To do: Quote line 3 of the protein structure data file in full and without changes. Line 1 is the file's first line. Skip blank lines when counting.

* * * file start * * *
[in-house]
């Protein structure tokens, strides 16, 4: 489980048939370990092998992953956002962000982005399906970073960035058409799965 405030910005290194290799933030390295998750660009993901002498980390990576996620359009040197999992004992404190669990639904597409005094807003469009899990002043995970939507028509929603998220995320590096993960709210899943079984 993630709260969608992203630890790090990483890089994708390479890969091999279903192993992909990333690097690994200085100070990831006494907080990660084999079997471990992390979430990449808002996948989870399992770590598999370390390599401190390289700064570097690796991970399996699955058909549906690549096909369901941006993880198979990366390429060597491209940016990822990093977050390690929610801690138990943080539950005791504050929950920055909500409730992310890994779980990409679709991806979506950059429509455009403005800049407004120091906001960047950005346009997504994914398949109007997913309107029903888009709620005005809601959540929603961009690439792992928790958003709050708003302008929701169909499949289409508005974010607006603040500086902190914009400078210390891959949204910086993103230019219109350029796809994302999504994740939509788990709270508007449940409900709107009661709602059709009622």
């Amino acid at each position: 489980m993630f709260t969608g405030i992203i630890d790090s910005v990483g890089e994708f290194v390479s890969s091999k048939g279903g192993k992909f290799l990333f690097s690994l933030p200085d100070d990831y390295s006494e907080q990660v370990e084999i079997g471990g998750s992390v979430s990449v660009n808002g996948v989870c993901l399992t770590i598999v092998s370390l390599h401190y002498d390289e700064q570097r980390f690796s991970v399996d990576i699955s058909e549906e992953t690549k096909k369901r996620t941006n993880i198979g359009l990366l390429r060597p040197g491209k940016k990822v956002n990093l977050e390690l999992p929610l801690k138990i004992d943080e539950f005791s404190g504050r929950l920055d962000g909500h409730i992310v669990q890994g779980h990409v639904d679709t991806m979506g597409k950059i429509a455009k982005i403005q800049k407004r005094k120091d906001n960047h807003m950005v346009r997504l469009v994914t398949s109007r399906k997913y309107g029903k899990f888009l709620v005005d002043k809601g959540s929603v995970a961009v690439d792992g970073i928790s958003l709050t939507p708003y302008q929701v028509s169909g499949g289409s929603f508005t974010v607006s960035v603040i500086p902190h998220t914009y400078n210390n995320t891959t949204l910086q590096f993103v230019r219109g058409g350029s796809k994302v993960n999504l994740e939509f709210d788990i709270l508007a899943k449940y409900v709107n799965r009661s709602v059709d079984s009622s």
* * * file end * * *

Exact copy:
């Amino acid at each position: 489980m993630f709260t969608g405030i992203i630890d790090s910005v990483g890089e994708f290194v390479s890969s091999k048939g279903g192993k992909f290799l990333f690097s690994l933030p200085d100070d990831y390295s006494e907080q990660v370990e084999i079997g471990g998750s992390v979430s990449v660009n808002g996948v989870c993901l399992t770590i598999v092998s370390l390599h401190y002498d390289e700064q570097r980390f690796s991970v399996d990576i699955s058909e549906e992953t690549k096909k369901r996620t941006n993880i198979g359009l990366l390429r060597p040197g491209k940016k990822v956002n990093l977050e390690l999992p929610l801690k138990i004992d943080e539950f005791s404190g504050r929950l920055d962000g909500h409730i992310v669990q890994g779980h990409v639904d679709t991806m979506g597409k950059i429509a455009k982005i403005q800049k407004r005094k120091d906001n960047h807003m950005v346009r997504l469009v994914t398949s109007r399906k997913y309107g029903k899990f888009l709620v005005d002043k809601g959540s929603v995970a961009v690439d792992g970073i928790s958003l709050t939507p708003y302008q929701v028509s169909g499949g289409s929603f508005t974010v607006s960035v603040i500086p902190h998220t914009y400078n210390n995320t891959t949204l910086q590096f993103v230019r219109g058409g350029s796809k994302v993960n999504l994740e939509f709210d788990i709270l508007a899943k449940y409900v709107n799965r009661s709602v059709d079984s009622s």